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    Sure the Mig-35 is not the right fighter for India this time, but when push comes to shove, we do get a ton of help from Russia good or bad, and we would not be in a good position today without Russia.


    But I will say this, India is doing a great job of being on the fence for a lot of key issues, and even though Russia is a key friend and partner we have to become more independent (both military and politics) if any country is going to take us seriously. We have to step up to play in the big leagues now.
     
    Last edited: May 25, 2011
  7. JBH22

    JBH22 Senior Member Senior Member

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    Mig-23/27,T-72,BMP-2 and many more were produced in India under technology transfer the problem was back then India couldn't readily absorb all this tech and even those that were absorbed were eventually lost due the economic downturn in the 1990s.
     
  8. rudresh

    rudresh Regular Member

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    “We may do the final assembly in India and enter other markets from the Indian market base,” Andrei Reus, CEO of United Industrial Corporation Oboronprom, said. The Russian Helicopters, JSC, an Oboronprom subsidiary, is responsible for the design and manufacturing of all helicopters in Russia.

    that is not soo good by any means if they dont provide enough parts that is useless hal assembles the planes in india that does not mean we will be having spare issues. usa is has given the same option for s92 { or someother heli } the deal would have been sweet if some parts have been manufactured in india itself
     
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  9. A.V.

    A.V. New Member

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    The russian and indian babus know which many in open world does not and its something very very strange and unique, has to do with the mig35 for sure.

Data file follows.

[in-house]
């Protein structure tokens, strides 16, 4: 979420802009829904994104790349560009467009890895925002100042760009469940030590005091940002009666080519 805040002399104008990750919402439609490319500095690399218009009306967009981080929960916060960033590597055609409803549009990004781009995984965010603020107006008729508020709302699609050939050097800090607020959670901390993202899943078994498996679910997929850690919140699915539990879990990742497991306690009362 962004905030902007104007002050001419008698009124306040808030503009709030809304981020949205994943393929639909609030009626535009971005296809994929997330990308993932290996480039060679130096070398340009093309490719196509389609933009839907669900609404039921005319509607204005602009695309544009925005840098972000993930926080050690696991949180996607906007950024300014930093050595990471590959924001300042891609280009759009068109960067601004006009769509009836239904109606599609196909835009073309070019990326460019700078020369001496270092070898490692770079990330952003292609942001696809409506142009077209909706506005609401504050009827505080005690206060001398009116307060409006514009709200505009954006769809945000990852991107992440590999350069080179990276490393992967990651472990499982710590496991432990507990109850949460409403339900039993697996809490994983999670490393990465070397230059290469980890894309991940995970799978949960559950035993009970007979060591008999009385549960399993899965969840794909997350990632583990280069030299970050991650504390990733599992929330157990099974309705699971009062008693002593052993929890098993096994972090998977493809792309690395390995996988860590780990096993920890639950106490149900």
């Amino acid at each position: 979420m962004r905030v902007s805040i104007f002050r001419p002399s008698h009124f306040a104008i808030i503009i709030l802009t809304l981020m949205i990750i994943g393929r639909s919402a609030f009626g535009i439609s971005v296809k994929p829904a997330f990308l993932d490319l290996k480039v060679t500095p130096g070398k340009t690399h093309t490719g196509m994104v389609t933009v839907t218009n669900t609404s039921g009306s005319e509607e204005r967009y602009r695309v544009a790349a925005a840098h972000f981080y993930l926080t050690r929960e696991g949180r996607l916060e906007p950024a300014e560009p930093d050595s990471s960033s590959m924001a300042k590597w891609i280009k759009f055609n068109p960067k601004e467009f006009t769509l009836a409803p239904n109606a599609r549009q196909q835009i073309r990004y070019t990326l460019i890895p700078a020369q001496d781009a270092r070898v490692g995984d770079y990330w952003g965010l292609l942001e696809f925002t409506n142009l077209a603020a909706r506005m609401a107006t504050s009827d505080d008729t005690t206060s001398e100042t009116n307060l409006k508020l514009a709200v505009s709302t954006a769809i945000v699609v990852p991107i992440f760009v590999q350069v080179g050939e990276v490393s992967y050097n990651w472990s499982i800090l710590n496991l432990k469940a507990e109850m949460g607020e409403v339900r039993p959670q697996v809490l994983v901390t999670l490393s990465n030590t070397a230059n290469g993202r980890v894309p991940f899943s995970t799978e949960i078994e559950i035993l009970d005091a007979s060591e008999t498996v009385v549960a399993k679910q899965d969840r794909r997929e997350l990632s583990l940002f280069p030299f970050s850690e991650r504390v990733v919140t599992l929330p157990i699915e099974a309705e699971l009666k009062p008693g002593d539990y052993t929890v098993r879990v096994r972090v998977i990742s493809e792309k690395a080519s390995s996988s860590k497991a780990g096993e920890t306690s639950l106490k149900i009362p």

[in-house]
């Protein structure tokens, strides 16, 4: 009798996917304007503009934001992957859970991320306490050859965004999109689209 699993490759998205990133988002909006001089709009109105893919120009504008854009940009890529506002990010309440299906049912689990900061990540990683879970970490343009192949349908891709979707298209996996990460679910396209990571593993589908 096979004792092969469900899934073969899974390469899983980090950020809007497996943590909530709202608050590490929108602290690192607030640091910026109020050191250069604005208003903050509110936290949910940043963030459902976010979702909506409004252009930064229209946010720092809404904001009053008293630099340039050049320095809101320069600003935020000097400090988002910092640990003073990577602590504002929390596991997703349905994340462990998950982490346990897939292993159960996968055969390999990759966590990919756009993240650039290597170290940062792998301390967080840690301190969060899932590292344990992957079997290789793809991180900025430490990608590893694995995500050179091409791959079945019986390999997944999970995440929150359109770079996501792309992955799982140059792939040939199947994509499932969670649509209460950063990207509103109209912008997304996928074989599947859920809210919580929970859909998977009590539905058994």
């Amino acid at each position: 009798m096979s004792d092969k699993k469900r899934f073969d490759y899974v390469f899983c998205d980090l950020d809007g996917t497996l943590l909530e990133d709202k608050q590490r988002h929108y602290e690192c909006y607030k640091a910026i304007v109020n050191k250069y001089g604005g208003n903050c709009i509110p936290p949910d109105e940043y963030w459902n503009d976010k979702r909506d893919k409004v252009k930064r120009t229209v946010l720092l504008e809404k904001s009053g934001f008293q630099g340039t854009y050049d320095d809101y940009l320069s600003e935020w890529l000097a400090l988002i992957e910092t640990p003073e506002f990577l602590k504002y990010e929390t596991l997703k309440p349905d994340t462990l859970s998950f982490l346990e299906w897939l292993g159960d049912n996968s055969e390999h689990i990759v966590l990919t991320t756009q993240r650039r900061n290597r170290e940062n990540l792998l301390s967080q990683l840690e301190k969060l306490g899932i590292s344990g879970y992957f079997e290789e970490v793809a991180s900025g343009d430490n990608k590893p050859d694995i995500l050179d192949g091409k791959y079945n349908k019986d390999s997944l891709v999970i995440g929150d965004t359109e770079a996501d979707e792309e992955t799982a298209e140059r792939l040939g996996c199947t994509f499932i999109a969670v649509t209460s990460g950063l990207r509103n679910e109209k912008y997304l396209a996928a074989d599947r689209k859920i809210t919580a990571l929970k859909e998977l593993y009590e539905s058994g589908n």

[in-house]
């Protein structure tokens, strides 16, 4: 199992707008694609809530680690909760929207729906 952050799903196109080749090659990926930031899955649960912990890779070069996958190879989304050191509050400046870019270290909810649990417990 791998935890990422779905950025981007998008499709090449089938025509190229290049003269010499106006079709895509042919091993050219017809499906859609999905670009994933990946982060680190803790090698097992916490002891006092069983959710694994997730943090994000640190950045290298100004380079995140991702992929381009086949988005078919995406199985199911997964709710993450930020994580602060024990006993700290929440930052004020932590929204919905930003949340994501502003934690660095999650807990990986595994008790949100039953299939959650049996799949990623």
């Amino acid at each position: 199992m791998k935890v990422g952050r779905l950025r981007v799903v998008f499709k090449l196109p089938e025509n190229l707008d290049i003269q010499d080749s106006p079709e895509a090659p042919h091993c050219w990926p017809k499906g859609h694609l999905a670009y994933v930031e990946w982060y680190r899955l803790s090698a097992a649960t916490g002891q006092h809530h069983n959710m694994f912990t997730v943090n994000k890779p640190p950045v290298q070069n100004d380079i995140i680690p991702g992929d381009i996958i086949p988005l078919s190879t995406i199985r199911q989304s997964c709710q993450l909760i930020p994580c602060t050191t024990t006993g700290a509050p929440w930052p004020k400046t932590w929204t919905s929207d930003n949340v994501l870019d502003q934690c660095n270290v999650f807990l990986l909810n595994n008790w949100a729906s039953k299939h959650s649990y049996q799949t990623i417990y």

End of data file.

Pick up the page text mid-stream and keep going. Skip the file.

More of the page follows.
10. pmaitra

    pmaitra Moderator Moderator

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    Good point. If I may add, the Steel Plants at Bhilai and Bokaro were setup with Soviet assistance. These plants were really high-tech in those times. Infortunately, the erstwhile USSR and the current Russian Federation are not same.
     
  11. Armand2REP

    Armand2REP CHINI EXPERT Veteran Member

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    It should be easy enough to knock Russia and Italy out of the LuH competition. We make their engines.
     
  12. Dark Sorrow

    Dark Sorrow Respected Member Senior Member

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    Thats why like your post. You nailed it man.
    It will be indeed funny ot see how pro-russians will start bashing you for this.
     
  13. pmaitra

    pmaitra Moderator Moderator

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    Guys, a couple of things about Kamov-226.

    It does fly with a Russian engine. So, I don't see how anyone could knock Russia out. Russia concluded an agreement with Turbomeca (Snecma Group) for better and more powerful Arrius 2G2 engines for this fly way back in 2005. Even if there are difficulties, it won't take long for the Russians to come up with their own engines. I am sure the Russians have had enough time to be able to reverse-engineer the Arrius 2G2 that were supplied to NPO “Saturn” (Rybinsk) several years ago.

    Now for Italy. Italy could get engines from France and in the event there were any issues, they could always get it from the Russians and I am sure the latter would oblige because they'd rather sell only engines and not complete helicopters than nothing at all. Italy also has good relations with Russia and we have seen cooperation in aviation industry (Sukhoi Superjet).

    I don't know if there have been any recent developments though.
     
  14. Ray

    Ray The Chairman Defence Professionals Moderator